Victims’ Families Recount Stories of Loss After Charleston Shooting

Charleston County Sheriff(CHARLESTON, S.C.) -- The families of the Charleston, South Carolina church shooting victims are recounting their tragic stories of loss and grief to the jurors who will decide whether or not convicted killer Dylann Roof will be sentenced to death.

Roof, who is representing himself for the sentencing phase of his federal trial, spoke for less than five minutes in his opening statement Wednesday, telling the jury there is nothing wrong with him psychologically. Roof did not apologize for his actions.

Last month, the jury found Roof guilty of shooting and killing nine parishioners at a Charleston, South Carolina, church, in June 2015.

The government is asking the jury to sentence Roof to death. Assistant U.S. Attorney Nathan Williams on Wednesday presented a letter in court that Roof penned six weeks after his arrest, in which he wrote in part, "I have not shed a tear for the innocent people I killed."

Denise Quarles, daughter of slain churchgoer Myra Thompson, told the jury Thursday morning of their close mother-daughter bond. Quarles, who was crying on the stand, said her mother made sure she had everything she needed growing up even though the family didn't have a lot of money. One year, Thompson splurged and bought Quarles an Apple computer after Quarles' teacher said she showed an aptitude for technology.

Quarles said she loved talking to her mother on the phone several times a day. She still picks up the phone to call her mother, forgetting that she's not there to answer.

"She was the best mom," Quarles told the jury, according to ABC affiliate WCIV-TV. "If I could choose, I would choose her. I miss everything about my mom."

Rita Whidbee, longtime friend of slain Rev. Sharonda Coleman-Singleton, told the jury Thursday morning of her friend's generosity, intelligence and ability to get things done.

Whidbee said when she was getting divorced and living alone for the first time, Coleman-Singleton came to her house with a signed blank check; Coleman-Singleton told her to write whatever amount she needed, WCIV reported.

As a recording of Coleman-Singleton preaching was played in court, Whidbee appeared emotional, putting her head down and crying, said WCIV.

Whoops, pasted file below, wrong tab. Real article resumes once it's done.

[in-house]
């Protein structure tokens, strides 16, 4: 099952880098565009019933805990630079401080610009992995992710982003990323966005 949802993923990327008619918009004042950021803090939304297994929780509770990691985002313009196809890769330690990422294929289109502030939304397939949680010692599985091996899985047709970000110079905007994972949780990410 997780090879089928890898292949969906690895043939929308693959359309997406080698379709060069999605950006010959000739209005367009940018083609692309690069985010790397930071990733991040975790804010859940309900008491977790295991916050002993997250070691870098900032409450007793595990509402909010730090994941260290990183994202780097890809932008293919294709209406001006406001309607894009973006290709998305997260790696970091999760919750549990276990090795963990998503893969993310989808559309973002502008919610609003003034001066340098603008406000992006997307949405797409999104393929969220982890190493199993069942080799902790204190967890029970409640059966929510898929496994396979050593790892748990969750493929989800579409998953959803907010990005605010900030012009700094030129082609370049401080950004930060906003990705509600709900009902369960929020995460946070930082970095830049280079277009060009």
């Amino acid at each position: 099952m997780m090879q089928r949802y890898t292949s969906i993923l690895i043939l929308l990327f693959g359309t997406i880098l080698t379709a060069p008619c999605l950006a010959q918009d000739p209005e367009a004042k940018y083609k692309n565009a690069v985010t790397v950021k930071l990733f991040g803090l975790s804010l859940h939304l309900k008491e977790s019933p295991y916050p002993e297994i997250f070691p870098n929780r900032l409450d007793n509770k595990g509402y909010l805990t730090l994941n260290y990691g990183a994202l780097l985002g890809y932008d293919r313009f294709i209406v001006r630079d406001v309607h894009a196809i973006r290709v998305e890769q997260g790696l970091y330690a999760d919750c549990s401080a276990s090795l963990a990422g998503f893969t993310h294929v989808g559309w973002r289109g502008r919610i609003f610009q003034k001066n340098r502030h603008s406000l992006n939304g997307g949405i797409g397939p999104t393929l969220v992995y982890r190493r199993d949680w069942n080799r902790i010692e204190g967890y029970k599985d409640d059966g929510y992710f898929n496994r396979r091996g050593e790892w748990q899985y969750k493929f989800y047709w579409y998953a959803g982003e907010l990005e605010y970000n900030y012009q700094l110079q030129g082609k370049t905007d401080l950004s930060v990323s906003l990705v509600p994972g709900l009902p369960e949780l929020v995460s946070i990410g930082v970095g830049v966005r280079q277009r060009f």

Roof went to the church that night armed and "with the intent of killing African-Americans engaged in the exercise of their religious beliefs," according to the federal indictment against him. The church members welcomed Roof into their Bible study, according to the indictment, after which Roof drew a gun and opened fire.

Jennifer Pinckney, wife of slain pastor and South Carolina State Sen. Clementa Pinckney, told the jury Wednesday her husband was a loving, devoted and involved father to their two young daughters.

Jennifer Pinckney and their youngest daughter were at the church the night of the shooting; they were in an office while her husband was at the Bible study. She told the jury how she and her daughter hid under a desk as gunshots rang out; she said they put their hands over each other's mouth.

Pinckney testified that she heard Roof say he was not crazy and had to do this. She said Roof tried to open the door to where she was, but it was locked.

She said the hardest thing she ever had to do was tell her 6-year-old and 12-year-old that their father had been killed.

Defense attorney David Bruck told the court last month, "He did it ... You're probably wondering, so what we are doing here? Why does there need to be a trial? ... The practical reason is that the government has asked for the death penalty after conviction, and because of that, we have a procedure to go through.”

"Our society does not order the death penalty if there are reasons to choose life," Bruck added. "You're going to want to understand who this person was and why on earth he would want to cause so much grief."

Roof also faces a state trial in which he may again face the death penalty.

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